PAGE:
The effort could pay off in a big way if Facebook succeeds in devising features that would allow its members to pay for access to third-party music services using its online currency, Credits, said David Kirkpatrick, the author of “The Facebook Effect.”
“Music could be a gold mine, just like games have been a gold mine,” Mr. Kirkpatrick said.
Reports of Facebook’s talks with Spotify have surfaced repeatedly on technology blogs, leading to speculation that Facebook would work with the service to create a music channel. But people with knowledge of Facebook’s strategy say the company never wanted to tie itself to a single music service, preferring instead to work with multiple partners.
“It’s surprising to come to France and find something so deeply American going on. In the United States, for the last 30 years, we’ve been trapped in an ideology that says that we should regulate by getting business together and ask them what is good public policy. We’ve done that in the United States to our great detriment. The financial crisis brought about by deregulation pushed on the American government by financial interests who benefited and then brought the economy down. And in every other area of Internet policy we see the same thing we have no broadband as Bankler’s report for the Berkman Center demonstrates, we have no penetration, no effect of broadband in the United States because of a strong policy of deregulation that the American government bought, and it bought because the only people they cared to listen to were business. So to come to France, and to see an event like this, where the presumption of the President is ”Get the biggest businesses together and ask them what the future of the internet should be” is astonishing, it’s just… You know, I did a little bit of French philosophy, but I don’t remember the French philosopher who said “ Public policy is best devised by asking the businesses to draw up the public policy.” That doesn’t sound very French to me. So I’d love to come back to the Paris that I loved before, which is not the American version of Paris, but the French version of Paris, by a reminder that they are more interests than the interest of business. Business is important, and in business there is a division between the incumbents and the innovators and we have to keep that division alive.”—Lawrence Lessig
My heart sank a little bit. The World/United States of Love line that I created is one of the reasons that I was able to quit my full-time job. They even stole the item name as well as some of my copy.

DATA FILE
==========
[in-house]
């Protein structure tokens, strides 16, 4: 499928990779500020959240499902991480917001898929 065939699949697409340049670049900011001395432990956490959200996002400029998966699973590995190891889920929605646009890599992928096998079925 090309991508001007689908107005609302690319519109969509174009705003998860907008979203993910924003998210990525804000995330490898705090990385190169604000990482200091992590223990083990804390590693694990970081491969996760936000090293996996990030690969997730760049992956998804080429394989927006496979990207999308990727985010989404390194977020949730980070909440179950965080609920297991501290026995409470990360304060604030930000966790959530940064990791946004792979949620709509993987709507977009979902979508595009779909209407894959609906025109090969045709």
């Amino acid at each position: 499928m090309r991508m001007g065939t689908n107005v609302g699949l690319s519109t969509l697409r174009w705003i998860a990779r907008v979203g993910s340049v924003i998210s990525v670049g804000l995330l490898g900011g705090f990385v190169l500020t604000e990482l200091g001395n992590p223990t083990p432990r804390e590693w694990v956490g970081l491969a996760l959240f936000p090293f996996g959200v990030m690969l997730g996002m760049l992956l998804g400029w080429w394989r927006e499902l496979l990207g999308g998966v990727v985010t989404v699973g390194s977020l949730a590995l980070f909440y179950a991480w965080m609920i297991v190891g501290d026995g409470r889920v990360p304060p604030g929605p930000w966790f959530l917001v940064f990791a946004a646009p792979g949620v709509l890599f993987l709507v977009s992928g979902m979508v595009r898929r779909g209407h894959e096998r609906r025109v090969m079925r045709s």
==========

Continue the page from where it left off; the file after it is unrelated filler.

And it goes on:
I’m very disappointed in Urban Outfitters. I know they have stolen designs from plenty of other artists. I understand that they are a business, but it’s not cool to completely rip off an independent designer’s work.
I’ll no longer be shopping at any of their stores [they also own Free People & Anthropologie], and I’m going to do my best from here on out to support independent designers & artists.
Please feel free to pass this link on. I really appreciate all the support & love I’ve received today.
Hello! I know your blog is a popular source of news for many Tumblr users (including myself!!), and I was hoping that maybe you could share the story of my good friend's brother, who is currently struggling against his high school (and now, his entire town of Bastrop, LA) for including prayer in their graduation commencement ceremony.
You can read about his story here:
http://www.bastropenterprise.com/features/x2132687894/Student-challenges-prayer-at-Bastrop-graduation (the original article from his town of Bastrop)
http://scienceblogs.com/pharyngula/2011/05/standard_small_town_saga.php (article by an atheist with a message from Damon)
I believe the Daily Show will be featuring him soon (or so I’ve heard from my friend), but I am still trying to spread the news to as many people as possible so that people still understand the climate of religion in the South.
Thanks for being such a fast news source! I really enjoy your blog,
Over the past few years, the Citizen Lab has proven to be a shining beacon of cyber investigation, exposing a number of extensive cyber espionage efforts. In 2009, Mr. Deibert’s team uncovered the GhostNet cyber spy ring originating from China, which was found to be tapping into foreign embassies around the world, NATO operations in Germany and the Dalai Lama’s headquarters in India and the United States.
Thanks to a lack of appetite for the prosecution of hackers and cyber criminals around the world, cybercrime is thriving in many emerging areas of cyberspace, Mr. Deibert said, indicating that the lack of prosecution for cybercrime “makes one wonder if there’s been a de facto decriminalization going on.”
Journalists the world over are struggling to cope with a social and mobile tsunami of ‘user generated content’, to use an increasingly inadequate phrase. Twitter and YouTube will overwhelm news organisations who can’t master their potential.
A common mistake for those seeking to cope with this profound disruption is to confuse technology with innovation. Algorithms, apps and search tools help make data useful but they can’t replace the value judgements at the core of journalism.
Genuine innovation requires a fundamental shift in how journalists think about their role in a changed world. To begin with, they need to get used to being ‘curators’; sorting news from the noise on the social web using smart new tools and good old fashioned reporting skills.